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Monday, September 12, 2011

The Day After the Day of Terror: An Ex-Pat's View

Where were you on September 12, 2001?
Me?  I was in Istanbul, Turkey. No not on vacay.  I lived there.
We got the 9/11 news late in the day due to time difference. Your "9:15 a.m." was our "4:15 p.m."  I certainly remember where I was exactly the moment I got a text from my spouse telling me to "turn on CNN now" and tell him what's going on as he was out in the hinterlands at a new auto plant with no internet yet.

 I can more vividly remember The Next Day.

The Next Day in Turkey as ex-pat Americans was scary.  Not that I was afraid in ANY way of the Turks I had grown to know and to love.

By 9 p.m. on 9/11, my landlord, who had built the lux apartment complex where we lived so his entire family could stay together (including the"Buyuk Anne" (Grandma) who cried rivers when I had to take my blond haired 2 year old away when we moved) had prepared and delivered us an entire meal.  The guy who leaned in the window to deliver my fresh cooler water was convinced we must have lost our entire family in the tragedy although we knew no one in the vicinity.  When we gathered that night around CNN with a couple of other families, my favorite pizza guy showed up with 5 free ones, "just because."  It was truly a day we were all Americans.
this is a painting of the hill in "Etiler" the area on the European side where we lived.  I lived in the orange/brown building on the left, near the bottom.

But the next hit me.  I was literally thousands of miles from home, in a country that was 99% Muslim although with a secular government, with my kids who rode a bus for 45 minutes out to their International school.  The school sat on an open plain of sorts, a lovely campus in the middle of nowhere.  What a nice target.

The school and American consulate (and French, British, Spanish, Australian, Canadian and Israeli ones) got us all together on 9/12/01 and spoke very frankly.  The children of all the foreign consuls plus countless executive kids attended this school and they were treating the threat of "copy cat" activity seriously.  They were installing guards at every bus stop in the city (there were a lot of these), at every entrance and the already heavy security was being beefed up further.  "not to worry your children are safe.."  that was scary.

But I learned a lot about Turks then.  They don't suffer terrorists very long or with much sympathy.  Yes, their methods are not ours.  No Turkish prison is not a place you ever want to see the inside of.  It's that way for a reason. The responsibility they have for the safety of their citizens and guests is something they do not take lightly.  So we lived the rest of the next year and a half making friends with the serious dudes in uniform holding semi automatic weapons at the bus stops.  No lie.

These are not perfect people.  Genocide mars their history, just ask the Greeks and Armenians.  I'm not trying to candy-coat their past.  But I am fairly confident that all large nations can not throw stones.  Ask our own native peoples who thought they were just getting a friendly gift of blankets.  The Turkish culture is WAY older than ours (one of the oldest) so they've just had more years to screw up.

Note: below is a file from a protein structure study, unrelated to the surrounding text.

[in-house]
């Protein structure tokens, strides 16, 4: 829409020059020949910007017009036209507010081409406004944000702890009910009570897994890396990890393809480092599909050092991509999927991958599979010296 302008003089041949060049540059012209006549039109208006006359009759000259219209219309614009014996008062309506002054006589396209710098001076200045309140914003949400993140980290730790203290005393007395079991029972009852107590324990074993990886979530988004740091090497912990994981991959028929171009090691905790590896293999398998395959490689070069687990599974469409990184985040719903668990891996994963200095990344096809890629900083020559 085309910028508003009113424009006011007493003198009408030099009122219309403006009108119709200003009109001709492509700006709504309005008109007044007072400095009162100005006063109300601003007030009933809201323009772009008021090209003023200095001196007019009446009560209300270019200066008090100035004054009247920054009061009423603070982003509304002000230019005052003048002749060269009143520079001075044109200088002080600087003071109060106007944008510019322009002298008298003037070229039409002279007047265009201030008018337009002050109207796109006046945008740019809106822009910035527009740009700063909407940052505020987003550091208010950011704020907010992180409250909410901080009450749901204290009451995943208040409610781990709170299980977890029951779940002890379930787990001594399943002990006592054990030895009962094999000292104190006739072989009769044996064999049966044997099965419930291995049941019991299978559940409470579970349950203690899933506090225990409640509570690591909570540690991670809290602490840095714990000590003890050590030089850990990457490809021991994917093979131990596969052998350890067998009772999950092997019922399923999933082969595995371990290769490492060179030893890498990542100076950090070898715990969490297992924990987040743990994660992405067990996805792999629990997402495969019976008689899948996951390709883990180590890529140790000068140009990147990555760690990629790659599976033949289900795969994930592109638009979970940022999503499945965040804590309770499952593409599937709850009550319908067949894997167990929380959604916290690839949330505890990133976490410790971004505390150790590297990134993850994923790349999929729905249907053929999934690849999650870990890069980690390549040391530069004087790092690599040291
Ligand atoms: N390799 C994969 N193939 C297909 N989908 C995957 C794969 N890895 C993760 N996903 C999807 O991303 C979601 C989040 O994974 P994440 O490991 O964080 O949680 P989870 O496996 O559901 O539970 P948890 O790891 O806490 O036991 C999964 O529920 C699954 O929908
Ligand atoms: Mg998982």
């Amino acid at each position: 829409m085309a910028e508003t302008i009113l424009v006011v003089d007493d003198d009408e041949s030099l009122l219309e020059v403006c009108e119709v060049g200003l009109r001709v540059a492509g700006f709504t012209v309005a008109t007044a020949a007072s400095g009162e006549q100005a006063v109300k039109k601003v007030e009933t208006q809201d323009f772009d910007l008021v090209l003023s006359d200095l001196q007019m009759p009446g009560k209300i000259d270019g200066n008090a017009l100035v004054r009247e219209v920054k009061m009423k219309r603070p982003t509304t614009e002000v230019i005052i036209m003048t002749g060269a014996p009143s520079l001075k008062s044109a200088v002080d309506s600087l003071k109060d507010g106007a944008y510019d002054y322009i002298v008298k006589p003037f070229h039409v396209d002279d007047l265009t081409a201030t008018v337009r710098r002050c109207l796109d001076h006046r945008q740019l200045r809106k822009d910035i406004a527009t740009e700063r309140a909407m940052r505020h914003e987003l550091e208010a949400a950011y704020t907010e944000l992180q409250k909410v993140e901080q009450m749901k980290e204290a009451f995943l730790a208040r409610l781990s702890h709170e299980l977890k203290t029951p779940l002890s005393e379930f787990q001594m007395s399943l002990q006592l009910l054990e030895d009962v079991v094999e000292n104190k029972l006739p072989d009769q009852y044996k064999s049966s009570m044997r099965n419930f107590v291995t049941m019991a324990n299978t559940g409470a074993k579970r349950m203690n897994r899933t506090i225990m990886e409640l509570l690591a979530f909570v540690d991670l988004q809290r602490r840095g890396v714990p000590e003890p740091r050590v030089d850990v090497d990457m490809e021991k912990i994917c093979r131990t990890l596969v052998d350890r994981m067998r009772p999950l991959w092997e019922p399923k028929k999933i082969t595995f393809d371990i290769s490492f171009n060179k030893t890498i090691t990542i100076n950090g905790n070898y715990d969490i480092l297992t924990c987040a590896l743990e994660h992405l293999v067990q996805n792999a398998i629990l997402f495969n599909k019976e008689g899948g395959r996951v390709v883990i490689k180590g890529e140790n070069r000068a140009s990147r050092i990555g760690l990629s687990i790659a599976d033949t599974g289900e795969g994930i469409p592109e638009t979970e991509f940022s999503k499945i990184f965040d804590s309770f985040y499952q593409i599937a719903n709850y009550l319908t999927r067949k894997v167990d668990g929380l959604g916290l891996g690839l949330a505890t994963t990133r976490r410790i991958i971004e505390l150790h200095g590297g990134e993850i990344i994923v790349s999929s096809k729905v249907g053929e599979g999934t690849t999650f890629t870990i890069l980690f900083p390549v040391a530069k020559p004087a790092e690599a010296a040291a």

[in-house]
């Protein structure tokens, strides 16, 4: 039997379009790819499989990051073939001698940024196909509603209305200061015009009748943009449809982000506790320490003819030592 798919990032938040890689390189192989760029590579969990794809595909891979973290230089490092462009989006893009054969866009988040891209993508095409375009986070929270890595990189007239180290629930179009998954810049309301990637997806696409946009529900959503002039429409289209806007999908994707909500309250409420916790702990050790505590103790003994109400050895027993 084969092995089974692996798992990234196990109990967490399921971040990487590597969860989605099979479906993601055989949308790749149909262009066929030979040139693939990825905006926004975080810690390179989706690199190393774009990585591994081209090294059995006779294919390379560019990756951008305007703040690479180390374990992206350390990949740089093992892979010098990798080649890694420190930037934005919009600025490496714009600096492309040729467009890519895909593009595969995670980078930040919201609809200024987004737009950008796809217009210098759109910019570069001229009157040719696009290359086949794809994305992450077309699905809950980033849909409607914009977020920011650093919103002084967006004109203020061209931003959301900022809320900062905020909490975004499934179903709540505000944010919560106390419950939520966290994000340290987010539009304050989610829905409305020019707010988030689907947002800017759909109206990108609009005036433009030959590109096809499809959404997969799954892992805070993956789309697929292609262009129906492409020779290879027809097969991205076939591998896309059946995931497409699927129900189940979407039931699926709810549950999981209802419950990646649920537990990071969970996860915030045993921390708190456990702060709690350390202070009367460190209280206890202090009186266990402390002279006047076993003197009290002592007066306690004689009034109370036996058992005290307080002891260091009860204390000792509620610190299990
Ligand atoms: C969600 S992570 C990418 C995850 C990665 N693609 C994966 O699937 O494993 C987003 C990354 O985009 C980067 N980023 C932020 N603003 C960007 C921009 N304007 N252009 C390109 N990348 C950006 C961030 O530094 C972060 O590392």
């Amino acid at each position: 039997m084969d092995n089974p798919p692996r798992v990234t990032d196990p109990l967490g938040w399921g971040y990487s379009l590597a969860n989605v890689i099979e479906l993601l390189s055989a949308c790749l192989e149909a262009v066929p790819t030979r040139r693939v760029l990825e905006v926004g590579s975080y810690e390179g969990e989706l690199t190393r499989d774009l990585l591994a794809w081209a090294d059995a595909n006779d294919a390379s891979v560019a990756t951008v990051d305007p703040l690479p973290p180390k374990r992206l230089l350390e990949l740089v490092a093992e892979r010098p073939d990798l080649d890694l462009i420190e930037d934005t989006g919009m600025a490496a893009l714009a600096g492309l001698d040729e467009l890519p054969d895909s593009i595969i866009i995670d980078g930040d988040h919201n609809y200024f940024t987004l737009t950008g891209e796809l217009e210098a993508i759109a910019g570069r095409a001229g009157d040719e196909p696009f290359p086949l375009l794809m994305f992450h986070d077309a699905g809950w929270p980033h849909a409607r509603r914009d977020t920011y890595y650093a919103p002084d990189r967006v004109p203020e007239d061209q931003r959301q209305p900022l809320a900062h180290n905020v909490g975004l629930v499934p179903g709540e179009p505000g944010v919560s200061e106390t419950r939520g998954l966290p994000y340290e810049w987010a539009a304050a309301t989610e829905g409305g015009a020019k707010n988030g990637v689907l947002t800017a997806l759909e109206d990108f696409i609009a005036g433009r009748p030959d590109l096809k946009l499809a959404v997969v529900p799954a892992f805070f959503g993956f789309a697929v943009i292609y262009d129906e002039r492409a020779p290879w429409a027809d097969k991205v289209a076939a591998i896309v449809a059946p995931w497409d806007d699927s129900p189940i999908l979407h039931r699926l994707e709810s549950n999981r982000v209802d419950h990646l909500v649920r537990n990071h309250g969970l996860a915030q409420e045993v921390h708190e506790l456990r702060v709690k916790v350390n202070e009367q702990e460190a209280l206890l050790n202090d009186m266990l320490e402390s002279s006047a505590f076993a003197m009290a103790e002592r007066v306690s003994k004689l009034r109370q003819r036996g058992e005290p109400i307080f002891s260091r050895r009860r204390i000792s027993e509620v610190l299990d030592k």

I did feel safe once I got past my panic attack about the school.  And although my exit from Turkey was a skosh ignominious involving a mix up with Turkish Gendarme and me cussing out my husband's Turkish boss (funny story really, will save for next time) I still miss the place.

It is magical, fabulous, frustrating, exhausting, exhilarating, beautiful and horrible all at once.  If you EVER consider going, let me know.  One of my dearest friends there owns and runs an amazing boutique travel agency.  She has booked countless tours for my family and many of my friends.

Turkey is NOT "The Orient Express" any more than America is "Deliverance" or "Gangs of New York" or even "Sex in the City"  not the REAL America.

honor today as you did yesterday. The Day After The Day Americans realized we are not invincible.


Tina Donahue said...

Insightful blog, Liz. I'll admit, before I read it, the strongest picture in my mind of Turkey was the one based on "Midnight Express". Gawd - was that movie awful or what?

Liz said...

sort of the way Europeans view America after watching "Talledaga Nights" or "Vacation" or any number of me, I know.

Kellie Kamryn said...

Thanks for sharing that. I think we all have stories of what we went through the days following...

Kenzie Michaels said...

It's always nice to see how those in other countries view our tragedy. Great post Liz!

jean hart stewart said...

This blog really touched me. Preconceptions are so dangerous. I wish everyone would examine their prejudices more. My WIP had the opening scene in old Istanbul and I researched quite a bit for that, and found this most interesting.

Marianne Stephens said...

It was scary enough to be in the US and not understand what happened. Your story of being in Turkey at the time gives a very different viewpoint.
Yes...we're more vigilant now and will always have to be.

Cynthia Arsuaga said...

Great post Liz. Hubby and I took a cruise of the Eastern Med with the final two days in Istanbul a couple years after 9/11. That was an interesting port call. Going to the airport and seeing military holding their automatic weapons on the long road to the airport certainly made us concerned. Wasn't expecting it, but once inside we felt safe. Did make for an interesting trip. Can't imagine living outside the States during that time. Being in the military, we are (or should say hubby) more conscious of our surroundings when we travel.

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